BIOLOGY COURSES



BIOL 100. Principles of Biology (4)
Three hours lecture  per week. Co-requisite: BIOL 100L. This course cannot be used as a prerequisite for any other Biology course. An introductory overview of the diversity and characteristics of life and living organisms. Structural and functional parameters as well as interactive relationships are emphasized.

BIOL 100L. Principles of Biology Lab (0) 
Two hours laboratory per week. Required co-requisite for BIOL 100. An introduction to the scientific method and exploration.

BIOL 170. Introduction to Ecology and Evolution (4)
Three hours per week. Co-requisite: BIOL 170L. BIOL 170 is a prerequisite for all BIOL and MSC courses numbered 300 and above. An introduction to ecological and evolutionary principles shaping the biota and ecosystems of the earth. An introduction to applications of quantitative techniques in ecology and evolution will be included in both lecture and laboratory. 

BIOL 170L. Introduction to Ecology and Evolution lab (0)
Two and a half hours laboratory per week. Co-requisite: BIOL 170. Required co-requisite for BIOL 170. An introduction to applications of quantitative techniques in ecology and evolution.

BIOL 125. Ecology of Man (4)
Three hours lecture and two hours laboratory per week. An overview of the primary ecological concepts and how these apply to the problems facing the human species. Population, pollution, energy and man’s effect on other species will be discussed. Field trips and quantitative techniques in ecology will be included.

BIOL 127. Ornithology (4; S)
Three hours lecture and two hours laboratory per week. An introduction to the study of birds, including their unique characteristics as well as their suitability for demonstrating such biological principles as adaptation, behavior and evolution. Emphasis will be placed on local species, and the two-hour session will include field trips, films and identification of study skins. Binoculars are required (8x or greater).

BIOL 199. Introduction to Special Topics in Biology (var. 1-4) 
This course may be offered on demand. Covering predetermined introductory special topics of student interest and biological significance.

BIOL 204. Botany (4)
Three hours lecture and three hours laboratory per week. Prerequisite: A “C-” or better in BIOL 170 or MSC 101. BIOL 204 is a prerequisite for select BIOL and MSC courses numbered 300 and above. A comparative study of structure, function and development of plants, with special emphasis on the higher plants and their relationship to man and other animals.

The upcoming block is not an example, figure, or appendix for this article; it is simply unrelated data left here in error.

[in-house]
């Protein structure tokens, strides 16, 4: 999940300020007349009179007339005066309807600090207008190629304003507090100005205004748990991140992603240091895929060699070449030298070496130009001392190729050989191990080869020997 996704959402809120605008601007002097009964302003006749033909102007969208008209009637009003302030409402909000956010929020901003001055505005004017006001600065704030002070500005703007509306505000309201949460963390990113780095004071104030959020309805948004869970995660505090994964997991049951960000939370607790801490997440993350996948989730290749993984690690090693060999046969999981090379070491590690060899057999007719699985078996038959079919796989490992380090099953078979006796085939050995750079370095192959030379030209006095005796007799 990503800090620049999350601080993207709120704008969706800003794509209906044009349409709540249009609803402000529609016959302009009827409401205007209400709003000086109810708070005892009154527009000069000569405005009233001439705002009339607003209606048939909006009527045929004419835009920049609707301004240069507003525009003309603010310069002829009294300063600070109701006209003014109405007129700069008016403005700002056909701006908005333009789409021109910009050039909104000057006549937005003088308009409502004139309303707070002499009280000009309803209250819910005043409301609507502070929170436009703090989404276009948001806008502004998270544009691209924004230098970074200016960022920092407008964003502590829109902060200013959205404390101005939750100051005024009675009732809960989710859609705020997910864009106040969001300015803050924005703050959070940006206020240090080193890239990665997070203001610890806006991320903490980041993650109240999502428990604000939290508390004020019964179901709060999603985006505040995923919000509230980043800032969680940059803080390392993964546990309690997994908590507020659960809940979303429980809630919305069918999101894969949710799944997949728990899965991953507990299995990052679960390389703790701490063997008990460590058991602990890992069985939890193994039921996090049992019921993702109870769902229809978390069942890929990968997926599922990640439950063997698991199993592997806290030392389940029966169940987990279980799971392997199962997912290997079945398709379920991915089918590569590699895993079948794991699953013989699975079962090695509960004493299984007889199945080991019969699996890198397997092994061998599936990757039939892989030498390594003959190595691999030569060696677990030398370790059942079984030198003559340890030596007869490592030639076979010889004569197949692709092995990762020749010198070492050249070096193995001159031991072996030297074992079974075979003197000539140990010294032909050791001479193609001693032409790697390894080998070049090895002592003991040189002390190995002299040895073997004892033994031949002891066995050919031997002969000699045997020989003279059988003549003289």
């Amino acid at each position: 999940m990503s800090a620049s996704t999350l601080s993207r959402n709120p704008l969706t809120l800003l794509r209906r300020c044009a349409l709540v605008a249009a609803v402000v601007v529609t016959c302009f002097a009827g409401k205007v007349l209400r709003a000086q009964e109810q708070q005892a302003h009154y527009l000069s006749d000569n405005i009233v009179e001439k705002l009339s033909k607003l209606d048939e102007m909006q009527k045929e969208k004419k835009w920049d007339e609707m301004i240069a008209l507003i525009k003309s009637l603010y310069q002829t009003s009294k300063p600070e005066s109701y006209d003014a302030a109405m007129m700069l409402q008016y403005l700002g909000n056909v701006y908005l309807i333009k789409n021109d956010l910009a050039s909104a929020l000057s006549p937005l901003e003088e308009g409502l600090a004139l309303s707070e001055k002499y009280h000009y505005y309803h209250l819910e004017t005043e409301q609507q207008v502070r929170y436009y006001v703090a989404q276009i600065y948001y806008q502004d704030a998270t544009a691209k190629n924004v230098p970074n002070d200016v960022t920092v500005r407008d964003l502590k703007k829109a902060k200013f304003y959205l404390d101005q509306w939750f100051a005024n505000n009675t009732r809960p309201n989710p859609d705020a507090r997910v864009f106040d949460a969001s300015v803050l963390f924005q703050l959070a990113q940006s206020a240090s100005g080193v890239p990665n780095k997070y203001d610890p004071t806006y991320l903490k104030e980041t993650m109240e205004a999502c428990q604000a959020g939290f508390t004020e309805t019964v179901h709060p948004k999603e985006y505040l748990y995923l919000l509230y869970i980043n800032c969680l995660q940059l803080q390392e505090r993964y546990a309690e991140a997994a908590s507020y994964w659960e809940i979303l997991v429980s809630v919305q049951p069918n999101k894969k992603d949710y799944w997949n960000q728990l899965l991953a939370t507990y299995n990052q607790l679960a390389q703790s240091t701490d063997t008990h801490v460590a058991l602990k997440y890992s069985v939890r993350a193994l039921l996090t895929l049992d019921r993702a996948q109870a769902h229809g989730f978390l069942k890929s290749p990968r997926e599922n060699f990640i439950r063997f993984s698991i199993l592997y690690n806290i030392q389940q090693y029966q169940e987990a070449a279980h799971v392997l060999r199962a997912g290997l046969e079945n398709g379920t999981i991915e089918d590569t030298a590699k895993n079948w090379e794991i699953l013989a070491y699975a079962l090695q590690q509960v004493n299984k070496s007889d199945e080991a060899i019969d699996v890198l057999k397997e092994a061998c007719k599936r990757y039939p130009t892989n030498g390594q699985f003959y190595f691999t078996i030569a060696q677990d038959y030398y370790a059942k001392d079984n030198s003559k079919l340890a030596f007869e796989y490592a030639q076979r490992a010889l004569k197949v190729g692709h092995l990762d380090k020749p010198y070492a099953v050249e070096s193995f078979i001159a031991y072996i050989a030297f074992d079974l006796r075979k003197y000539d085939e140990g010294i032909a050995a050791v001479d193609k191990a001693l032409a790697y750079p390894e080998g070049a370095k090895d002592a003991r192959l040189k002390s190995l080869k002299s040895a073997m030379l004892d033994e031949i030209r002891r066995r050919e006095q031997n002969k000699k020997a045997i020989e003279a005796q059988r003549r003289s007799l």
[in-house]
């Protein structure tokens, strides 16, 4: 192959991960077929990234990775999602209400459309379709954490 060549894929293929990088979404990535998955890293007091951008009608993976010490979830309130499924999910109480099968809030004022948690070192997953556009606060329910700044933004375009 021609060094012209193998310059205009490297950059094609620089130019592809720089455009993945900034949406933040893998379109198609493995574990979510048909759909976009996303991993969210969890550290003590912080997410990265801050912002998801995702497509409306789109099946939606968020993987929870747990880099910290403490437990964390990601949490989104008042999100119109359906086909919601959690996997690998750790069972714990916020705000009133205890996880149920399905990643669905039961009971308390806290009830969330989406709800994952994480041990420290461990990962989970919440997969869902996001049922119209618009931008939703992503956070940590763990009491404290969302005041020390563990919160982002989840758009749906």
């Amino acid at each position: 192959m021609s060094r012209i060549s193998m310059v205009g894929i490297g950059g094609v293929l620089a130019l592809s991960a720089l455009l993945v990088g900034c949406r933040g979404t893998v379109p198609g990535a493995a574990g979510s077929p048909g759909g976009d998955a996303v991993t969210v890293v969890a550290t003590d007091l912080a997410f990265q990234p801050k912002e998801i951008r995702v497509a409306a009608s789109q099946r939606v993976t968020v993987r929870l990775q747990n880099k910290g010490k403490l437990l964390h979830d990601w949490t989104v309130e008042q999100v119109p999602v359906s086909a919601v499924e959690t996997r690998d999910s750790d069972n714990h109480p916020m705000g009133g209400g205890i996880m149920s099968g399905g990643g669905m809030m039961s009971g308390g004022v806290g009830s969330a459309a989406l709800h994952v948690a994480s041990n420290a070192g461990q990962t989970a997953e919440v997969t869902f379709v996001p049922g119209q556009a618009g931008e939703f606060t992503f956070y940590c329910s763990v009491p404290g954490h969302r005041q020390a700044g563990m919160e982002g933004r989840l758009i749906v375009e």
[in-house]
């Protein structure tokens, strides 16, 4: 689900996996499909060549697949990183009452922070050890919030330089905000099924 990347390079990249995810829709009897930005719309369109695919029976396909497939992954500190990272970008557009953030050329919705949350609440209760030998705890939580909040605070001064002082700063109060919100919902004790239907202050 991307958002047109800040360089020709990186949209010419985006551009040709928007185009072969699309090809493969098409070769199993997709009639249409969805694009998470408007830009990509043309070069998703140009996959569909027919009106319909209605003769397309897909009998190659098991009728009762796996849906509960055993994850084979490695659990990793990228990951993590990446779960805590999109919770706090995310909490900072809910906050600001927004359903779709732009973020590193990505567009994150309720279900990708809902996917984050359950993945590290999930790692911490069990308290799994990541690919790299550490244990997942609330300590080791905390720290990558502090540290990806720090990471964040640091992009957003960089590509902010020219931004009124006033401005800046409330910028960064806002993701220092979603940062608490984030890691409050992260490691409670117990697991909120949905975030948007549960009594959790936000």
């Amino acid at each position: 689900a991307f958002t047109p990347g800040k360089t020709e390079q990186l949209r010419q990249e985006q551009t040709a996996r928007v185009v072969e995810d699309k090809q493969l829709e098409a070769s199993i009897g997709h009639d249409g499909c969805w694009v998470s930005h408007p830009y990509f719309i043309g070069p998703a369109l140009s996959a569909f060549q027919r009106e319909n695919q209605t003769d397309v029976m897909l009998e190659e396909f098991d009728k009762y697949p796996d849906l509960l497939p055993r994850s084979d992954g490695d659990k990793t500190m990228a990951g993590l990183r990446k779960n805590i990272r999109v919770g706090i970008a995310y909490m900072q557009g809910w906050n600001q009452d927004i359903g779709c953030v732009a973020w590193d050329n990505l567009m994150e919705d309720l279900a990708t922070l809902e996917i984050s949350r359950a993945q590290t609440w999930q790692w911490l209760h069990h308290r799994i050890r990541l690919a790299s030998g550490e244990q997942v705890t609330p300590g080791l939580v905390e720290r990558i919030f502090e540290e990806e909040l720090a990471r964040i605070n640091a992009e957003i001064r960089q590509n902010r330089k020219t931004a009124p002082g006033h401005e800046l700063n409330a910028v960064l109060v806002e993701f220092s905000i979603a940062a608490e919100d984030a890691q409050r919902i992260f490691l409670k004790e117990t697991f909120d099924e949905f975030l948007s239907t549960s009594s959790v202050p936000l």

BIOL 207. General Zoology (4)
Three hours lecture and three hours laboratory per week. Prerequisite: A “C-” or better in BIOL 170 or MSC 101. BIOL 207 is a prerequisite for select BIOL and MSC courses numbered 300 and above. A study of evolution, general ecology, life histories, physiology, anatomy and behavior of animals. Laboratory devoted to survey of animal phyla, anatomy and physiology, and field trips to study animals under natural conditions

BIOL 208. Introduction to Cellular, Genetic & Molecular Biology (4)
Three hours lecture and three hours laboratory per week. Prerequisite: A “C-” or better in CHEM103 and BIOL 170 or MSC 101. Co-requisite: CHEM 104 or equivalent. BIOL 208 is a prerequisite for select BIOL and MSC courses numbered 300 and above. The objective of the course is to introduce students to the molecular basis of life. The five attributes common to life (growth, division, specialization, movement and interaction) will be explored on a molecular level through the study of biochemical structure and function, metabolism and information storage and transmission. To be included are basic concepts of both transmission and molecular genetics.

BIOL 214. Human Anatomy and Physiology for Exercise Science (4)
Three hours lecture; three hours laboratory per week. This course is intended to develop in the student a basic knowledge and understanding of the structure and functions of the various systems of the body and their applications to the fields of physical education, exercise science and sport administration. Laboratory will utilize models, sample dissections, software and other demonstration materials, along with exercises in and demonstrations of physiological processes. 

BIOL 215. Human Anatomy & Physiology I (4; F)
Three hours lecture and three hours laboratory per week.  Co-requisite: CHEM 101 or permission of instructor.  This course, a study of the morphology and physiology of humans, includes sections concerned with basic chemistry of protoplasm and chemical reactions, structure and function of cells, including mitosis, the study of histology, with a concentration on organs and organ systems, including integumentary, musculo-skeletal, nervous, special senses, and endocrine systems.

BIOL 216. Human Anatomy & Physiology II (4; S)
Three hours lecture and three hours laboratory per week.  Prerequisite: A “C-” or better in BIOL 215.
This course is continuation of BIOL 215 and covers the cardiovascular system, lymphatic system & immunity, respiratory system, digestive system, metabolism, urinary system, fluid/electrolyte & acid/base balance, reproductive system, and introduction to heredity.

BIOL 221. Nutrition (3; F)

Three hours lecture per week. Prerequisites: A “C-” or better in CHEM 101. Introduction to human nutrition. Emphasis on nutritive processes, proteins, lipids, carbohydrates, vitamins and minerals.

BIOL 222. Microbiology for Health Professionals (4; S)
Three hours lecture and three hours laboratory per week. Prerequisites: A “C-” or better in CHEM 101 or 103. An introduction to microorganisms and their relationship to human health and disease. Course topics include structure, function, and growth of bacteria, viruses, and fungi, control of microorganisms, immunity and pathogenesis. This course is part of the pre-nursing curriculum and will not count towards the Biology, Marine Science or Biochemistry major requirements.

BIOL 223SI. Oral Presentation in the Biological Sciences (3)